The inspiration for several motifs here would appear to derive from two principal sources: Pieter Bruegel the Elder’s Wedding Dance, dated 1566, today in the Detroit Institute of Arts (inv. no. 30.374),2 and a print by Pieter van der Heyden after a design by Bruegel the Elder,3 which Van Cleve himself interpreted in a wonderfully free, unselfconscious drawing.4 The three dancing couples in the foreground of the painting, two of which appear in the Detroit work, relate directly to those in the print, as do the figures of the man embracing a woman on the right, and the couple standing beside the foremost tree. The recently-wedded dancing couple set slightly behind the other pairs of dancers – the bride recognisable by her headdress – is seen in the Detroit painting, unlike in the print, where the bride sits in the background at a table before a canopy, receiving gifts.
In contrast to these sources, however, Van Cleve has created a unique, far more spacious though no less complex, arrangement. Van Cleve has succeeded in making the bride and groom the focal point of the dance, rather than being hidden behind the figures in the foreground, and the opening created through their hands leads the viewer’s eye back into the rest of the scene. As opposed to the Detroit painting, in which the crowds of dancers and other guests fill the entire frame, Van Cleve expands his composition into a more realistic vista, in which the horizon line has been dropped to open out the landscape. The open-air setting, trees, buildings and wagons in the background are all thus brought into equilibrium with the figures in the foreground and those around the marriage table, set at such an angle as to aid the recession of the picture plane. The background view is entirely of the artist’s own devising, elements of which in turn influenced the work of Pieter Brueghel the Younger – the motif of the low table on the grass and several of the figures around it, for instance, is borrowed by the Younger in his own interpretations of the subject.5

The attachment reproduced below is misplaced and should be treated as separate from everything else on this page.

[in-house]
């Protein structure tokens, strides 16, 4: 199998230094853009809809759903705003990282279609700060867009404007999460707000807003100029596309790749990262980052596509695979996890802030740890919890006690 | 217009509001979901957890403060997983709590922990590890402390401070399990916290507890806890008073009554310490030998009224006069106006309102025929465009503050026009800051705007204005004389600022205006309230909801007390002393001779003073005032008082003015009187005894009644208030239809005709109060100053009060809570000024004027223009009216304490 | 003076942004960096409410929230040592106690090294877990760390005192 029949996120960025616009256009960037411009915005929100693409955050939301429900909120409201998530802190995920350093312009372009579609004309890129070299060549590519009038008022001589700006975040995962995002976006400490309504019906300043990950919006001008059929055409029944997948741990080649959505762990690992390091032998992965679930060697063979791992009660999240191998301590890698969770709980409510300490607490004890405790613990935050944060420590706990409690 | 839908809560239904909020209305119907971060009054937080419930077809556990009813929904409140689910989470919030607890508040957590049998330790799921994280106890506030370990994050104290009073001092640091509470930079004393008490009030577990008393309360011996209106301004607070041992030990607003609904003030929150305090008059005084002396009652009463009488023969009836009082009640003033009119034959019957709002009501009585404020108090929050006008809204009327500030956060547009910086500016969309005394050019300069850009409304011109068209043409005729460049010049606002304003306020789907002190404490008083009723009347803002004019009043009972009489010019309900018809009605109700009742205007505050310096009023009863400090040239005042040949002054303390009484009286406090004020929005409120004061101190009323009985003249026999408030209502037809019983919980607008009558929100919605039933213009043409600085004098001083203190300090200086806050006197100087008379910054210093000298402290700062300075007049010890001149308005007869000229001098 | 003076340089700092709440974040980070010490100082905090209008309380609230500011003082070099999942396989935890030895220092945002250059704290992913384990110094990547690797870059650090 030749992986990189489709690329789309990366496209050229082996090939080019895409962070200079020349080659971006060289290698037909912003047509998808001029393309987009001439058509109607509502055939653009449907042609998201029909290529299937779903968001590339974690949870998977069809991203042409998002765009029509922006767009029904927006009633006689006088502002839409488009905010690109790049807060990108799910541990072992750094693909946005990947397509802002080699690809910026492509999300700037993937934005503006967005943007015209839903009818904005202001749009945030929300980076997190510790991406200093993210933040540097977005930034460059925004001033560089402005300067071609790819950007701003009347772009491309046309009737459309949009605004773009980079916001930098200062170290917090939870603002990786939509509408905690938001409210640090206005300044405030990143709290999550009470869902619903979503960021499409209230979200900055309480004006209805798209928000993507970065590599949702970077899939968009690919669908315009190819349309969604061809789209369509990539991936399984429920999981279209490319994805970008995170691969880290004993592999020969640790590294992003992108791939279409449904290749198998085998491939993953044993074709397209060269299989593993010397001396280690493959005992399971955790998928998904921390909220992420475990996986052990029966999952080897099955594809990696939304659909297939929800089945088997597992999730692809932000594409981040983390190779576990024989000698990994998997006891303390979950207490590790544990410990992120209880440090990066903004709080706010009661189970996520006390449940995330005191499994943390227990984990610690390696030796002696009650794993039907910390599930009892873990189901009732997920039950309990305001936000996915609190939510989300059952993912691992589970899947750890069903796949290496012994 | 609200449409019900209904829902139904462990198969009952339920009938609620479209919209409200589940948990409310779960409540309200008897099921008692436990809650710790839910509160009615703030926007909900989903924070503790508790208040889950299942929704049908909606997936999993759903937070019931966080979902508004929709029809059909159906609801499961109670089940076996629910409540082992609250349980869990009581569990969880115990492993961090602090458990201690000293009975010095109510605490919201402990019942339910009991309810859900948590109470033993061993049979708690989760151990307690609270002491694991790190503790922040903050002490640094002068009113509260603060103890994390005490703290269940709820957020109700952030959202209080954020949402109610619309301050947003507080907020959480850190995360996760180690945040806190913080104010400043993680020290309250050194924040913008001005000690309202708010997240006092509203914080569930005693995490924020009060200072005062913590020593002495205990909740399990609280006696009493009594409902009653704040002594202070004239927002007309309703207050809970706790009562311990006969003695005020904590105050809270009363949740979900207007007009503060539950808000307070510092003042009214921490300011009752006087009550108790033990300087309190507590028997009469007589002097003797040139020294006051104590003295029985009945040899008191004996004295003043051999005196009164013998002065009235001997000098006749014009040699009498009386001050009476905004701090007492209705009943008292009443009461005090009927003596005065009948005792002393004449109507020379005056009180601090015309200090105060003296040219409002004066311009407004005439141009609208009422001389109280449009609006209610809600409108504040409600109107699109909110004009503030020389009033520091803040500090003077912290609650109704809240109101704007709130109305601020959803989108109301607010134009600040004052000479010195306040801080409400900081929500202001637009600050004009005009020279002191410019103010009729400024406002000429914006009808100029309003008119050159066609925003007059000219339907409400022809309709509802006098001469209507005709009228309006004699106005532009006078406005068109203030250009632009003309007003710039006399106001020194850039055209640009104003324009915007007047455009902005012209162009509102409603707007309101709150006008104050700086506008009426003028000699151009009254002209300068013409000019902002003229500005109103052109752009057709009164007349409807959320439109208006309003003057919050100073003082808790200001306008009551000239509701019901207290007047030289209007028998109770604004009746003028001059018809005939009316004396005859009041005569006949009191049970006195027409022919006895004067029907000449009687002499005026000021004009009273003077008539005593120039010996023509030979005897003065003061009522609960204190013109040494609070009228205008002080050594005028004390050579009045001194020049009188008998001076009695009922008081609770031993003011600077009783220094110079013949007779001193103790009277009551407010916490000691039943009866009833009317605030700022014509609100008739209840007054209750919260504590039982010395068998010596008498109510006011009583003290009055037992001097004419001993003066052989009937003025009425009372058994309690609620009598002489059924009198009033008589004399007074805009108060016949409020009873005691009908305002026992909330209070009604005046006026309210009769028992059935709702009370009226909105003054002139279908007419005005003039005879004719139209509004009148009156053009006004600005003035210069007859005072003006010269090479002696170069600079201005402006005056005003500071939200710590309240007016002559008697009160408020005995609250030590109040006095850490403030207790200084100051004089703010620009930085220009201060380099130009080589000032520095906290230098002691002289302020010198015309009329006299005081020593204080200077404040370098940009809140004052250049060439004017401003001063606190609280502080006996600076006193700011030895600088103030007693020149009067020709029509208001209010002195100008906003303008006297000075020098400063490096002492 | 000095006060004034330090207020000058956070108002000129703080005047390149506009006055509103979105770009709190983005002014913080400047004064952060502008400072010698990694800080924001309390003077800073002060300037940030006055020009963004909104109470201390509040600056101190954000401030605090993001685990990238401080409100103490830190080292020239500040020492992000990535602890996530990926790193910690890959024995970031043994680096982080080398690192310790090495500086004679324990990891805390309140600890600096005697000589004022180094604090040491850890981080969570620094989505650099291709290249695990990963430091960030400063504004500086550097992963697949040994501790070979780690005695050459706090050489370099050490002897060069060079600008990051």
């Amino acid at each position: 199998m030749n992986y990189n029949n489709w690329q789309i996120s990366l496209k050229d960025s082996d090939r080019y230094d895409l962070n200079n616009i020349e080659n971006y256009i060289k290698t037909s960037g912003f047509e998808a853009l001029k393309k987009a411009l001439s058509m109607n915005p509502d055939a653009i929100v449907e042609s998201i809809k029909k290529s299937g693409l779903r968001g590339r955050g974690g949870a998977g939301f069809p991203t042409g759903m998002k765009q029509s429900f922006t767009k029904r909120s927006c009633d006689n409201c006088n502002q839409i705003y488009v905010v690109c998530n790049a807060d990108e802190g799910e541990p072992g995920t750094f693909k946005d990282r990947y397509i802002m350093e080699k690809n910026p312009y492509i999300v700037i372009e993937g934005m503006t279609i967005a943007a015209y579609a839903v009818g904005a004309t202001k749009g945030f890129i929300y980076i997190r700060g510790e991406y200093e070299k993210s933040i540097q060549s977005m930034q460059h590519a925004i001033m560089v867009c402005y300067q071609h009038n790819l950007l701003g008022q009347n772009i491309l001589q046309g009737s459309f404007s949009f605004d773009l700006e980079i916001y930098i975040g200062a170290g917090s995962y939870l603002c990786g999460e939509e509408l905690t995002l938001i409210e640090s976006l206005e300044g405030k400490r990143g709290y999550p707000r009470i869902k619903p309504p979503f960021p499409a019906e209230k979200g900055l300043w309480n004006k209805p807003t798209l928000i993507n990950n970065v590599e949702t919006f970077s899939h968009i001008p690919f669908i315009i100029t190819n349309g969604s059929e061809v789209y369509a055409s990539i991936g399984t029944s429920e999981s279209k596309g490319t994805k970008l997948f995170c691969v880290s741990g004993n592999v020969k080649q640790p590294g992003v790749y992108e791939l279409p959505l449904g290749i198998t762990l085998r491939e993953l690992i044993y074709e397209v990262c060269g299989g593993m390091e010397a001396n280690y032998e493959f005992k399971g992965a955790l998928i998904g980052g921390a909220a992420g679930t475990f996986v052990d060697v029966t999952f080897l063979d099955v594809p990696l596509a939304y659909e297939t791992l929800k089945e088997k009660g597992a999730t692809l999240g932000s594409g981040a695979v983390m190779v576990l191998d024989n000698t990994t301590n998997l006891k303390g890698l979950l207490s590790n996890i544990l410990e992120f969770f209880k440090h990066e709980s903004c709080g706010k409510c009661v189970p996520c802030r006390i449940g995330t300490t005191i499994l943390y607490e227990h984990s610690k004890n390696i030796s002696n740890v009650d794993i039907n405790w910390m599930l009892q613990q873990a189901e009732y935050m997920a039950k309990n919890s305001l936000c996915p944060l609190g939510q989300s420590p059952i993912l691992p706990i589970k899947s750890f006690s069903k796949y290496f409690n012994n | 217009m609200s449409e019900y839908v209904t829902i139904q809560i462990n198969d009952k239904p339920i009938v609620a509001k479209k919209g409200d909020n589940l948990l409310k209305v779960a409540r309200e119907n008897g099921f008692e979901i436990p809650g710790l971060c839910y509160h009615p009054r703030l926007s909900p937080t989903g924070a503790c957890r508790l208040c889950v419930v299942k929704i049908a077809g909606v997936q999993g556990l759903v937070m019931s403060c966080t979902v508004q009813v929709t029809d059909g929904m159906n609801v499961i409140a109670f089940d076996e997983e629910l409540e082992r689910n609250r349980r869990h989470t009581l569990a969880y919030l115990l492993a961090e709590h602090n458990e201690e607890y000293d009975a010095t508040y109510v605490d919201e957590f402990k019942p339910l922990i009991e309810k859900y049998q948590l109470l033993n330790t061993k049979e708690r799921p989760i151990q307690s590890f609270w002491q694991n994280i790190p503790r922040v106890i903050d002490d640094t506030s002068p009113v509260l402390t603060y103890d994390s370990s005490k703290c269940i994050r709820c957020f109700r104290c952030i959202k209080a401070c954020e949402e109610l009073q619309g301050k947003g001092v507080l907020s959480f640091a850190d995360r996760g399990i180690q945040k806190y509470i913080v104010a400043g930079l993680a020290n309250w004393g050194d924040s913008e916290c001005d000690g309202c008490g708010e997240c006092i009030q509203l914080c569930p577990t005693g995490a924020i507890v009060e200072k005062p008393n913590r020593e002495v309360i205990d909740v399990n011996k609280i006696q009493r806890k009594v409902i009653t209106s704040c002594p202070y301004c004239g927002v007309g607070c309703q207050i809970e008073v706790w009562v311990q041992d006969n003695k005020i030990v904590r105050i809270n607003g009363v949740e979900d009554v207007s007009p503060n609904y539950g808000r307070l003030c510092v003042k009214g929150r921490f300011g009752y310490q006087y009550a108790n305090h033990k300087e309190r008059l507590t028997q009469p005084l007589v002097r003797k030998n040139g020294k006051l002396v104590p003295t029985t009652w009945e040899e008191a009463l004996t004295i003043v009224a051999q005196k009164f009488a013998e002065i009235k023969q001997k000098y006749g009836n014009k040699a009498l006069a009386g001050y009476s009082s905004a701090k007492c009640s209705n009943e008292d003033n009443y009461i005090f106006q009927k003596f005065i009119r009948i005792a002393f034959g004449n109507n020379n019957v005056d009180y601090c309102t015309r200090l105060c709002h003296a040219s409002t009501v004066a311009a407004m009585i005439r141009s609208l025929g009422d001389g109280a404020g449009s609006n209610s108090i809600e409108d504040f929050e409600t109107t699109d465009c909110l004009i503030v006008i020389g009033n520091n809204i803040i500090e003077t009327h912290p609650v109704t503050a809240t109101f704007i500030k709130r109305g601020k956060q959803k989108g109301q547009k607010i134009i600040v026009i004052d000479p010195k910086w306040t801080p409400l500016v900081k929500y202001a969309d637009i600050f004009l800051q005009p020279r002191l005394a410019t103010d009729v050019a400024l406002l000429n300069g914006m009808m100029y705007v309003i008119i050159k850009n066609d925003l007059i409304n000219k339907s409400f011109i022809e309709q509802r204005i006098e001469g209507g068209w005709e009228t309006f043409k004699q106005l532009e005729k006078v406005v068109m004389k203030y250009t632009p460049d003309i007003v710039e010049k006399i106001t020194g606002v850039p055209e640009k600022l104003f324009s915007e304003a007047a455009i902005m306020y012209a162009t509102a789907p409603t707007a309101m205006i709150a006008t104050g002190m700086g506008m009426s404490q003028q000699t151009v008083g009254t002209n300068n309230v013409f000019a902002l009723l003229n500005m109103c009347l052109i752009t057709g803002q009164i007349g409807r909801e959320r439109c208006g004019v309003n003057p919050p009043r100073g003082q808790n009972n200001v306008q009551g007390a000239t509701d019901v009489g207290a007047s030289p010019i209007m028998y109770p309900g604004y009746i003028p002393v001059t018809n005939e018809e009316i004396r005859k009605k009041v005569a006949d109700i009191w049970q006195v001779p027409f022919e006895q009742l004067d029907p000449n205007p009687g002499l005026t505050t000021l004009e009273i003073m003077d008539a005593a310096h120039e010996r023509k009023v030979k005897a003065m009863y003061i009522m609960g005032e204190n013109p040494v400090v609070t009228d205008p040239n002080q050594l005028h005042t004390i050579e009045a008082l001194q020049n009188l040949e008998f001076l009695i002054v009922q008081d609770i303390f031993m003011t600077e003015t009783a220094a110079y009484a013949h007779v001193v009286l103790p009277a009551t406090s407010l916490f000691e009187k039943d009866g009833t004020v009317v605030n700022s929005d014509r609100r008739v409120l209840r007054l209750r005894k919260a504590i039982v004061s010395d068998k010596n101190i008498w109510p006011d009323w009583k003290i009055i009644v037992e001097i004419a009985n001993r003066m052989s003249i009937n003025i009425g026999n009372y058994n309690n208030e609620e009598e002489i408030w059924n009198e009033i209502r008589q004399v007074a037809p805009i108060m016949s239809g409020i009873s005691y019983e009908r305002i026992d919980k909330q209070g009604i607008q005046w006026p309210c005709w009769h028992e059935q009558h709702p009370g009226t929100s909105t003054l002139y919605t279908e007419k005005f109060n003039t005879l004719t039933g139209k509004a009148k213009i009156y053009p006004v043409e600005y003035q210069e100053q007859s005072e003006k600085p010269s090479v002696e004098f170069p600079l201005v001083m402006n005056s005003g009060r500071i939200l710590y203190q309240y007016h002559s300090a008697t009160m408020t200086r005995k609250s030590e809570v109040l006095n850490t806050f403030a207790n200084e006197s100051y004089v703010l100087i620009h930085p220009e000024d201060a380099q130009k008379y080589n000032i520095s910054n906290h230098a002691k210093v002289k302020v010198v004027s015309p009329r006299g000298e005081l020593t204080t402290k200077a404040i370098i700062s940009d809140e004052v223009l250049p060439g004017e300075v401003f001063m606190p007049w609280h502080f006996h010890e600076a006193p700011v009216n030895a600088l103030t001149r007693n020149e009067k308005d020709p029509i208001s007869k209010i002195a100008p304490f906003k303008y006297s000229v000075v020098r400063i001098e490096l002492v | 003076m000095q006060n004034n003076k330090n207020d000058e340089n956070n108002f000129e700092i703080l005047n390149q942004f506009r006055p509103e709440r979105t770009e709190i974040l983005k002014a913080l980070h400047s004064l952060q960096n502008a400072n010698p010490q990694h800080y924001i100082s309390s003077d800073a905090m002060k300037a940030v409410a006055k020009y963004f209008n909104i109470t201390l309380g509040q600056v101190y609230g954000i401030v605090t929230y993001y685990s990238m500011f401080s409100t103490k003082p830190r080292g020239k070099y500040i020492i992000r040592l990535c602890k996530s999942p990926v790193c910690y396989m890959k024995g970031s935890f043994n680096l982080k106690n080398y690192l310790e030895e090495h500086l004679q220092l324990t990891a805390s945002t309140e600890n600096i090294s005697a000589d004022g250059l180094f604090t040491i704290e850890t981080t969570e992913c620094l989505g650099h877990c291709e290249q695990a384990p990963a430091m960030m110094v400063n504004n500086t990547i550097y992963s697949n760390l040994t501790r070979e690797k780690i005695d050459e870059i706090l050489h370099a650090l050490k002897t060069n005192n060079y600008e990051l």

This composition is known in two other versions, one listed as in a private collection, Brussels, since 1969,6 and another, now of unknown whereabouts, formerly with the Amsterdam dealer Houthakker in 1934.7
A tree-ring analysis conducted by Ian Tyers of Dendrochronological Consultancy Ltd shows that the three boards comprising the panel were sourced from the eastern Baltic, the central and lower panels derived from a single tree. Analysis of all three boards indicate a felling date after circa 1559 and a likely usage date from circa 1570 onwards.8
1. For a full discussion of the subject matter, see K. Ertz, Pieter Brueghel der Jüngere (1564–1637/38). Die Gemälde mit Kritischem Œuvrekatalog, Lingen 1988/2000, vol. II, pp. 684–96.
2. See M. Sellink, Bruegel : the complete paintings, drawings and prints, Ghent 2007, pp. 228–29, cat. no. 151, reproduced.
3. See the engraving in The Metropolitan Museum of Art, New York, inv. no. 33.52.29, dated to circa 1570. This print served as the prototype for a number of paintings by both Jan Brueghel the Elder and Pieter Brueghel the Younger, who also produced the same design in the reverse sense, probably after the lost work by his father.
4. Staatliche Museen, Berlin, inv. no. KdZ5541; see K. Ertz and C. Nitze-Ertz, Marten van Cleve 1524–1581. Kritischer katalog der Gemälde und Zeichnungen, Lingen 2014, p. 238, cat. no. Z17, reproduced.
5. See for example, the painting sold in these rooms, 6 December 1995, lot 61.
6. See Ertz 2014, p. 195, cat. no. 127, reproduced.
7. See G. Isarlov, 'L’exposition Brueghel à Amsterdam', in Formes. L’Amour de l’Art, no. 1, January 1934, p. 8, reproduced (as Pieter van der Borcht).
8. Report no. 848. A copy of the report is available upon request and will be supplied to the buyer.
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